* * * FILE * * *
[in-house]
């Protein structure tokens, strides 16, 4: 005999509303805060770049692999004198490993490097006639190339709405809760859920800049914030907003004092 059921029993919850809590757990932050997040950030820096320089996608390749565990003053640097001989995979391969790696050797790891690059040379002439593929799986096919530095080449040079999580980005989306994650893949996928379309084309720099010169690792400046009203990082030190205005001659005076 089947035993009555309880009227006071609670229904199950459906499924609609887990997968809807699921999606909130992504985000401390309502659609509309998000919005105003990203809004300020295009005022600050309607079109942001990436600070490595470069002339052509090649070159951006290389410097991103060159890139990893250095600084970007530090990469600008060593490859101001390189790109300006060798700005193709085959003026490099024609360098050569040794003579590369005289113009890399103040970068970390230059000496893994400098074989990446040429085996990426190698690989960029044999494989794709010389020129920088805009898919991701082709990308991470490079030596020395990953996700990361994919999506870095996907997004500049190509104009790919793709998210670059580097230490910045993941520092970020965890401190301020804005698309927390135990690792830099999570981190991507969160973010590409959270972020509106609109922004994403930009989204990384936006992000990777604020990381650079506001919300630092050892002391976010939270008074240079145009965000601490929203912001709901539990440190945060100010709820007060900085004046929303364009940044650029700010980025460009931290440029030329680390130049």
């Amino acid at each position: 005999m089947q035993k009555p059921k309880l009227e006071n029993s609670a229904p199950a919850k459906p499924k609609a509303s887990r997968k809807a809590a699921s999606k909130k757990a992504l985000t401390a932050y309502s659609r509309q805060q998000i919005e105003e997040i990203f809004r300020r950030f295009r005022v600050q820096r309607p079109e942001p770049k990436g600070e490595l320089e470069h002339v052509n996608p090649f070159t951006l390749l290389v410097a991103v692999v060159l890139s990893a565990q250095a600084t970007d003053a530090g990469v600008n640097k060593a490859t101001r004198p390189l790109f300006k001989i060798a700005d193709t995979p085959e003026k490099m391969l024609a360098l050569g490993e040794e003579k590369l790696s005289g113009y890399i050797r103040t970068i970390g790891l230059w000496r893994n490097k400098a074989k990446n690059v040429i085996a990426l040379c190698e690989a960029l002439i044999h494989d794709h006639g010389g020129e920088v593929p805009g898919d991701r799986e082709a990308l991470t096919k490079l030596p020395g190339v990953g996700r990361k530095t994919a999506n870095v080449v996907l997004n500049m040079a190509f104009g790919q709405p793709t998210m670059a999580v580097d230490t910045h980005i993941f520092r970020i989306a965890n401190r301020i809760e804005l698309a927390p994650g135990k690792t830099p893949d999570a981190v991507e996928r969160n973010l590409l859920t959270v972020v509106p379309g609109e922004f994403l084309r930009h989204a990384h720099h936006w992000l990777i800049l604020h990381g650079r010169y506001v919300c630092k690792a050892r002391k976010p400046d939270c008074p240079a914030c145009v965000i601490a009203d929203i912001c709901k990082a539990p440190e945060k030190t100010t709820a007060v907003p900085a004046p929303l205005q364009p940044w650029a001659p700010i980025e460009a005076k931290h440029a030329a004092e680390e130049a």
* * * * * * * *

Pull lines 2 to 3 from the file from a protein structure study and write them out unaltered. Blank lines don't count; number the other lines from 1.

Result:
């Protein structure tokens, strides 16, 4: 005999509303805060770049692999004198490993490097006639190339709405809760859920800049914030907003004092 059921029993919850809590757990932050997040950030820096320089996608390749565990003053640097001989995979391969790696050797790891690059040379002439593929799986096919530095080449040079999580980005989306994650893949996928379309084309720099010169690792400046009203990082030190205005001659005076 089947035993009555309880009227006071609670229904199950459906499924609609887990997968809807699921999606909130992504985000401390309502659609509309998000919005105003990203809004300020295009005022600050309607079109942001990436600070490595470069002339052509090649070159951006290389410097991103060159890139990893250095600084970007530090990469600008060593490859101001390189790109300006060798700005193709085959003026490099024609360098050569040794003579590369005289113009890399103040970068970390230059000496893994400098074989990446040429085996990426190698690989960029044999494989794709010389020129920088805009898919991701082709990308991470490079030596020395990953996700990361994919999506870095996907997004500049190509104009790919793709998210670059580097230490910045993941520092970020965890401190301020804005698309927390135990690792830099999570981190991507969160973010590409959270972020509106609109922004994403930009989204990384936006992000990777604020990381650079506001919300630092050892002391976010939270008074240079145009965000601490929203912001709901539990440190945060100010709820007060900085004046929303364009940044650029700010980025460009931290440029030329680390130049």
């Amino acid at each position: 005999m089947q035993k009555p059921k309880l009227e006071n029993s609670a229904p199950a919850k459906p499924k609609a509303s887990r997968k809807a809590a699921s999606k909130k757990a992504l985000t401390a932050y309502s659609r509309q805060q998000i919005e105003e997040i990203f809004r300020r950030f295009r005022v600050q820096r309607p079109e942001p770049k990436g600070e490595l320089e470069h002339v052509n996608p090649f070159t951006l390749l290389v410097a991103v692999v060159l890139s990893a565990q250095a600084t970007d003053a530090g990469v600008n640097k060593a490859t101001r004198p390189l790109f300006k001989i060798a700005d193709t995979p085959e003026k490099m391969l024609a360098l050569g490993e040794e003579k590369l790696s005289g113009y890399i050797r103040t970068i970390g790891l230059w000496r893994n490097k400098a074989k990446n690059v040429i085996a990426l040379c190698e690989a960029l002439i044999h494989d794709h006639g010389g020129e920088v593929p805009g898919d991701r799986e082709a990308l991470t096919k490079l030596p020395g190339v990953g996700r990361k530095t994919a999506n870095v080449v996907l997004n500049m040079a190509f104009g790919q709405p793709t998210m670059a999580v580097d230490t910045h980005i993941f520092r970020i989306a965890n401190r301020i809760e804005l698309a927390p994650g135990k690792t830099p893949d999570a981190v991507e996928r969160n973010l590409l859920t959270v972020v509106p379309g609109e922004f994403l084309r930009h989204a990384h720099h936006w992000l990777i800049l604020h990381g650079r010169y506001v919300c630092k690792a050892r002391k976010p400046d939270c008074p240079a914030c145009v965000i601490a009203d929203i912001c709901k990082a539990p440190e945060k030190t100010t709820a007060v907003p900085a004046p929303l205005q364009p940044w650029a001659p700010i980025e460009a005076k931290h440029a030329a004092e680390e130049a």